Farm to Glass Whiskey: Bourbon Straight from the SourceBy Jake Emen
In today’s modern age, it’s easy to forget that distillation depends on agriculture at its core. With regards to whiskey, we are talking about grain. While the rye grown back east was being turned into rye whiskey, Kentucky-grown corn nourished bourbon’s nascent days. Farmers initially distilled the excess grains they grew, but today distillers typically source grain from other farms, often industrial-sized.
Enter the estate distillery, an operation which grows all of the grain it distills on its own estate. Similarly, farm distilleries grow all or some of their grain used in whiskey production. With bourbon from craft distillers beginning to come of age, expect farm to glass whiskey to be among those hitting shelves in your neck of the woods.
One particular hub for this farm to glass whiskey movement has been in New York State. Here, the state’s deep links to agriculture, buoyed by favorable legislation efforts, have been tapped to produce a wealth of quality whiskeys. One of the most well known may be Hillrock Estate Distillery, which had been stewarded by the late Dave Pickerell. Its solera-aged bourbon, said to be the first of its kind, has remained in high demand since its initial release.
Coppersea Distilling in the Hudson Valley emphasizes the heritage approach to distillation. That process starts with growing as much of its own grain as possible while sourcing other raw ingredients from neighboring farms. Remarkably, Coppersea performs its own floor malting. The team then proceeds onward to other old school tactics such as open-air fermentation tanks and direct-fired pot stills. Coppersea Excelsior Bourbon was the first all New York-made bourbon. This includes its in-state grown grain to barrels made from New York oak trees.
Heading further upstate is Myer Farm Distillers. This Finger Lakes distillery is headed by a family which has been farming the region for over 200 years. The operation says it’s among the largest and oldest organic farms in the northeast of the country. Organic grains are featured in the production of several different whiskeys, including John Myer Bourbon Whiskey. In addition, there’s another Myer farm to glass whiskey that falls just outside bourbon specifications. John Myer Four Grain Whiskey uses organic corn but it only comprises a 47% margin in the mash bill.
Plenty of folks in the west can lay claim to full or partial estate distillery status as well. In eastern Oregon, Stein Distillery, which has been open since 2009, now has both a two and five year-old version of its bourbon available. Moreover, Stein also produces a couple of ryes also in the same age range along with a blended whiskey.
In Nevada, Colby Frey has parlayed his family’s 165 years of farming history within the state—and actually within the territory before it was a state—into a thriving estate distillery operation. Frey Ranch Estate Distilling’s soon-to-be-released four-grain bourbon is a fully estate-grown product. The farm to glass whiskey uses a mash bill of 66.6% corn, 12% malted barley, 11.4% rye and 10% wheat. The distillery has already amassed several thousands of barrels of maturing whiskey, including its signature bourbon, alongside a range of other whiskeys.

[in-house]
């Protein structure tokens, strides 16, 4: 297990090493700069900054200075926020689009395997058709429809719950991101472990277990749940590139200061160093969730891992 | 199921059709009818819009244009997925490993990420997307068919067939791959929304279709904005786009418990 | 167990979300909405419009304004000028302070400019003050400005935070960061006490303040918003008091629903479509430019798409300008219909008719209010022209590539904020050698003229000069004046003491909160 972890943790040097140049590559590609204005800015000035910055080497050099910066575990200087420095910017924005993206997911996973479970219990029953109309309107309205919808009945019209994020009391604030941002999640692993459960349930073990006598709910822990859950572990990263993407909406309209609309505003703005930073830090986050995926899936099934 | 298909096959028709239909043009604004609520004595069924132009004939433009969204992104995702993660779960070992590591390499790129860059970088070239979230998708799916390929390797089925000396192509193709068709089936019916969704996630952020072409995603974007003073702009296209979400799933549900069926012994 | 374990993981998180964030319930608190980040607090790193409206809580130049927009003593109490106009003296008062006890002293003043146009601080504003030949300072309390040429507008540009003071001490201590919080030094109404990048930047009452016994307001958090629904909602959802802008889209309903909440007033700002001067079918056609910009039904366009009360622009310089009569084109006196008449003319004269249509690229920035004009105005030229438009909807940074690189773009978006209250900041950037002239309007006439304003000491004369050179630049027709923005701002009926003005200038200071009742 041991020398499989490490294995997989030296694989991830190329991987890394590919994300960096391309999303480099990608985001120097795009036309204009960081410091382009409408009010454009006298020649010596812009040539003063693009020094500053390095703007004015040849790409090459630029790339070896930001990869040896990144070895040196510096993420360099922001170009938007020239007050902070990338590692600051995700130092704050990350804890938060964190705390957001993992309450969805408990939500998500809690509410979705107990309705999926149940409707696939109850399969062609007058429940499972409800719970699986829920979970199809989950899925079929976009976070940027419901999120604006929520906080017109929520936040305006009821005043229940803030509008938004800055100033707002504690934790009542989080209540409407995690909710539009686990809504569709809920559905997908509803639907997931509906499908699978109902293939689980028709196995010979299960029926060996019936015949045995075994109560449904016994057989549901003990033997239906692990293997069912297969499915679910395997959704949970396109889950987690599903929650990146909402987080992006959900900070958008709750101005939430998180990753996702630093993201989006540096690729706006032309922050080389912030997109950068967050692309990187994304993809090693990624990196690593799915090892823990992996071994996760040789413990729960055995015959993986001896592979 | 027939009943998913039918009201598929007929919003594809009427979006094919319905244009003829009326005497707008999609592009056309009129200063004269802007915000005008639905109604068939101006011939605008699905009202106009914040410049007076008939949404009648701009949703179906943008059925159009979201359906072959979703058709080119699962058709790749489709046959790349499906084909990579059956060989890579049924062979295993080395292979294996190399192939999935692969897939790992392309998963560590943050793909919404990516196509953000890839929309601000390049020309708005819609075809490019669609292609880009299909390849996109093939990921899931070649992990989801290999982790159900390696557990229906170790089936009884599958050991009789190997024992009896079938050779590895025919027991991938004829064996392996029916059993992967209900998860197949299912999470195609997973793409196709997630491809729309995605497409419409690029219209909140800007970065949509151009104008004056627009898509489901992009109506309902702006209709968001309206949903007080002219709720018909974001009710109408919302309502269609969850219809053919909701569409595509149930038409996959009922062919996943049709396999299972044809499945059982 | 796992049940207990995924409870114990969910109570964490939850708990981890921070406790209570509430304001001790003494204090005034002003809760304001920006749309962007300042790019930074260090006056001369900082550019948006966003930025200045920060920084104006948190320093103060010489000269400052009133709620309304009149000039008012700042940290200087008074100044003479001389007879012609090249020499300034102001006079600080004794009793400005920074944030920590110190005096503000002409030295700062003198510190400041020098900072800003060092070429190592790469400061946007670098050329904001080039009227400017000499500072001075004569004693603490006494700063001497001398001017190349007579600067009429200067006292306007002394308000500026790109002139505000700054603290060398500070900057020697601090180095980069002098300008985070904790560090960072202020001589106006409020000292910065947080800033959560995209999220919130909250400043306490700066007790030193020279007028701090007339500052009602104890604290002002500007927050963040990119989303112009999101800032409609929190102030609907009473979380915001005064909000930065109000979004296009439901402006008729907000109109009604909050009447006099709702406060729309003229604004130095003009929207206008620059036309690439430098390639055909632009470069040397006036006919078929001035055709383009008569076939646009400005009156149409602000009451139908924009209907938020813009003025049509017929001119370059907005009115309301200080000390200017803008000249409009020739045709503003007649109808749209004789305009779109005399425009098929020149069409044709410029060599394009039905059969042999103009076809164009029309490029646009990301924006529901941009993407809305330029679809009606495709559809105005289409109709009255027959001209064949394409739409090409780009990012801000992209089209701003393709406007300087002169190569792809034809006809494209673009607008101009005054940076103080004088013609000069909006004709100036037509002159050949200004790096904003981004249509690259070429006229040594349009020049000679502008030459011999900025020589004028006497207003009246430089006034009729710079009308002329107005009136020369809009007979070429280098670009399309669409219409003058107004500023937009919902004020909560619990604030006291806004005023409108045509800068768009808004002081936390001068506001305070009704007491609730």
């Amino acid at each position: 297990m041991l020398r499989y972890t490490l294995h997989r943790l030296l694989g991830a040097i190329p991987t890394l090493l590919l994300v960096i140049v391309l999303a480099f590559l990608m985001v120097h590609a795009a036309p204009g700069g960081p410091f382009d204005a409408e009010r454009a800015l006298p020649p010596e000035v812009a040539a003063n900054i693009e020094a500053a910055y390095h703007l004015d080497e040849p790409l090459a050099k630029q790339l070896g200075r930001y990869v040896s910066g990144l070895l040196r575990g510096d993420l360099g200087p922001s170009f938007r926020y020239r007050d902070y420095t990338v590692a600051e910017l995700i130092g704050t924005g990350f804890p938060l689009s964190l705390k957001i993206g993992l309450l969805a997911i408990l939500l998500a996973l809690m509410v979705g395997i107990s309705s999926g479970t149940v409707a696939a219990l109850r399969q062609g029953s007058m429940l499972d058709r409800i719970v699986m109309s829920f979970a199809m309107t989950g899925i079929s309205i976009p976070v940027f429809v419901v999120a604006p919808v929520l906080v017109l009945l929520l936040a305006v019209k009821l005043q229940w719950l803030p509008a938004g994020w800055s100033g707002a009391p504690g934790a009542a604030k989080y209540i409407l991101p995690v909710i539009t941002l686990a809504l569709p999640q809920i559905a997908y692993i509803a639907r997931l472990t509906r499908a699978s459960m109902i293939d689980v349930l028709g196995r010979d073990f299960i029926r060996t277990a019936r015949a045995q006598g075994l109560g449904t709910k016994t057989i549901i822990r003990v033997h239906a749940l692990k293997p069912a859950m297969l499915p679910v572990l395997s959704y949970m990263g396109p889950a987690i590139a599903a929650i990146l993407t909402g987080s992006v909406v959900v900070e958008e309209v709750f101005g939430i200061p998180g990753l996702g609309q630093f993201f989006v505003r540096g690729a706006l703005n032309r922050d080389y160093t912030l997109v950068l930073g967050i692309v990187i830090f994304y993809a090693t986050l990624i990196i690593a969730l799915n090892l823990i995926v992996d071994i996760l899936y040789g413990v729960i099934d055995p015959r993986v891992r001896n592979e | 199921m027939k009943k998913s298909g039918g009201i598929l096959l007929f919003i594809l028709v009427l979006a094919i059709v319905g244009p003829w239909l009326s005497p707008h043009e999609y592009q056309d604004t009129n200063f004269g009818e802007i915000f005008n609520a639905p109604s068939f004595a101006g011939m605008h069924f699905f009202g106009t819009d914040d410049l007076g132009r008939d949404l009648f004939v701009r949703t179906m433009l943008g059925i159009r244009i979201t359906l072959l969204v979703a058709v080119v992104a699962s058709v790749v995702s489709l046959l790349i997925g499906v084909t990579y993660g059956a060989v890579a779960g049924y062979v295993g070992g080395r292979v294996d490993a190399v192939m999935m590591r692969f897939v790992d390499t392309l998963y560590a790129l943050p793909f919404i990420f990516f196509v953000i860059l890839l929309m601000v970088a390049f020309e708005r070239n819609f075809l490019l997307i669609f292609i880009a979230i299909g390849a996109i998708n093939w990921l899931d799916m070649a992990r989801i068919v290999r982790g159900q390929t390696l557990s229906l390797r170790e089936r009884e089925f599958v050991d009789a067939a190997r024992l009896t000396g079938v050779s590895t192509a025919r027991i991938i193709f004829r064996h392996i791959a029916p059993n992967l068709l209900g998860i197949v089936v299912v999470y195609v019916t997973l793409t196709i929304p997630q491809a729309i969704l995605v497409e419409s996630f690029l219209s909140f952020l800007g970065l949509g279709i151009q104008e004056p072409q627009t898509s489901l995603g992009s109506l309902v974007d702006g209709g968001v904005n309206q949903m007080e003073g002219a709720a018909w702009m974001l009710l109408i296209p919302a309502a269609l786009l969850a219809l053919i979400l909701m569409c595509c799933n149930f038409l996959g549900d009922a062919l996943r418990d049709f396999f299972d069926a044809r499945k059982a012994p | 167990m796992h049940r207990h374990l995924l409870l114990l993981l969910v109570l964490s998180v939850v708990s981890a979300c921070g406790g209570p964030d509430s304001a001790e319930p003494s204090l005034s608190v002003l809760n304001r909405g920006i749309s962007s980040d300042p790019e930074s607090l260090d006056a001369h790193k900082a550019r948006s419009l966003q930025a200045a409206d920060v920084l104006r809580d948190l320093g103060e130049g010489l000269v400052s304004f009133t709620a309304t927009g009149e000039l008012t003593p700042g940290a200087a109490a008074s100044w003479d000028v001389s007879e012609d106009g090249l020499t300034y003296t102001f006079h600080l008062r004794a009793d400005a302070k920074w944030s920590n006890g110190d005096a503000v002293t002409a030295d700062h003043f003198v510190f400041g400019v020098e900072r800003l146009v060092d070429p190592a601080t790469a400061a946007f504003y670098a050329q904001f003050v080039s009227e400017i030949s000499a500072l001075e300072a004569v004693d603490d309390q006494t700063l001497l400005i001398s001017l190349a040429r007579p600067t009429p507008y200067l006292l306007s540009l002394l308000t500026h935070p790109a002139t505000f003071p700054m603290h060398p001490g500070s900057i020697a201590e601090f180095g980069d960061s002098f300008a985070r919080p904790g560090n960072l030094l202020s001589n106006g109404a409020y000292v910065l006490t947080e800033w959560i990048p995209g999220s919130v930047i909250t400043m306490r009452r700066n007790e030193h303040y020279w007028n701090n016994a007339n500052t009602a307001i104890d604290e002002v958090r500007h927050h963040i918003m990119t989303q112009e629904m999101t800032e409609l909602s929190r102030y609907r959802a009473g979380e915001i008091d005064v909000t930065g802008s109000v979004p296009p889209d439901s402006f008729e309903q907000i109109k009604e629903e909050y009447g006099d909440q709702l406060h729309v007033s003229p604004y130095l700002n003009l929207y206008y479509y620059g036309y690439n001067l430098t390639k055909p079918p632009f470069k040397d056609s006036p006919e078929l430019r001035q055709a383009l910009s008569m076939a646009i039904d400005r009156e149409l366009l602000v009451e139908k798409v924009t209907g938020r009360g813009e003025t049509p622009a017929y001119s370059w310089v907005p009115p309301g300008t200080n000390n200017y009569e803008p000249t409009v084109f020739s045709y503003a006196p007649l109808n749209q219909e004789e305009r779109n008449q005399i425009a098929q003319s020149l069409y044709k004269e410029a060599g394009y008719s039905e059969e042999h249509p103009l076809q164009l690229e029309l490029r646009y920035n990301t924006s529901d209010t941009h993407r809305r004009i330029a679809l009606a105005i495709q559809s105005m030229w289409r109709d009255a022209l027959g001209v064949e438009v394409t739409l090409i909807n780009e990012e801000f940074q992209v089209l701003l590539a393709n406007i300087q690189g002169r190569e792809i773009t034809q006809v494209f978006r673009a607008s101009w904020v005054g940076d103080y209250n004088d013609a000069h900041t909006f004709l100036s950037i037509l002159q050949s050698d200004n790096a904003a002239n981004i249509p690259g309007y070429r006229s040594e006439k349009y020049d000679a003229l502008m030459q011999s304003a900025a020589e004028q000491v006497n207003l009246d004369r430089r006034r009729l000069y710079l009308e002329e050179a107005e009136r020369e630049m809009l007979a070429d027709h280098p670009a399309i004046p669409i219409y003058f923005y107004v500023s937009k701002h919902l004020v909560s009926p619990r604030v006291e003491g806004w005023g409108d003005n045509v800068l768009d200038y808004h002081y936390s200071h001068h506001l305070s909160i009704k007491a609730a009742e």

Staying within the state, Bently Heritage Estate Distillery officially opened earlier this year. The accompanying ranch grows grains such as corn, wheat, rye, oats and barley, with planned bourbon and single malt whiskeys on the way. Vodka and gin from the distillery is already available.
In Minnesota, Far North Spirits is said to be the northernmost distillery in the contiguous United States. The Red River Valley Swanson farm has been run by the family since 1917. Now, Michael Swanson and Cheri Reese produce a range of spirits at the farm-turned-distillery. Bødalen is their first foray into bourbon. This farm to glass whiskey was a limited run made from 60% heirloom corn, 35% Hazlet rye and 5% malted barley. Notably, Minnesota oak barrels were used in its maturation. Far North has also released a handful of different rye whiskeys under its Roknar label.
The fifth generation farmers behind Whiskey Acres in Illinois call their operation “seed to spirit”. Their straight bourbon showcases a wheated mash bill. They’ve also released rye, and a number of experimental whiskeys.
Of course, stepping beyond bourbon, agriculture and distilling are enjoying a renewed relationship all over the United States. Where there’s agriculture, there’s distillation. Now that we’re all paying more attention to who, how and where our spirits are made, you can expect to see more farm to glass whiskey emerge from our country’s rich farming heritage.
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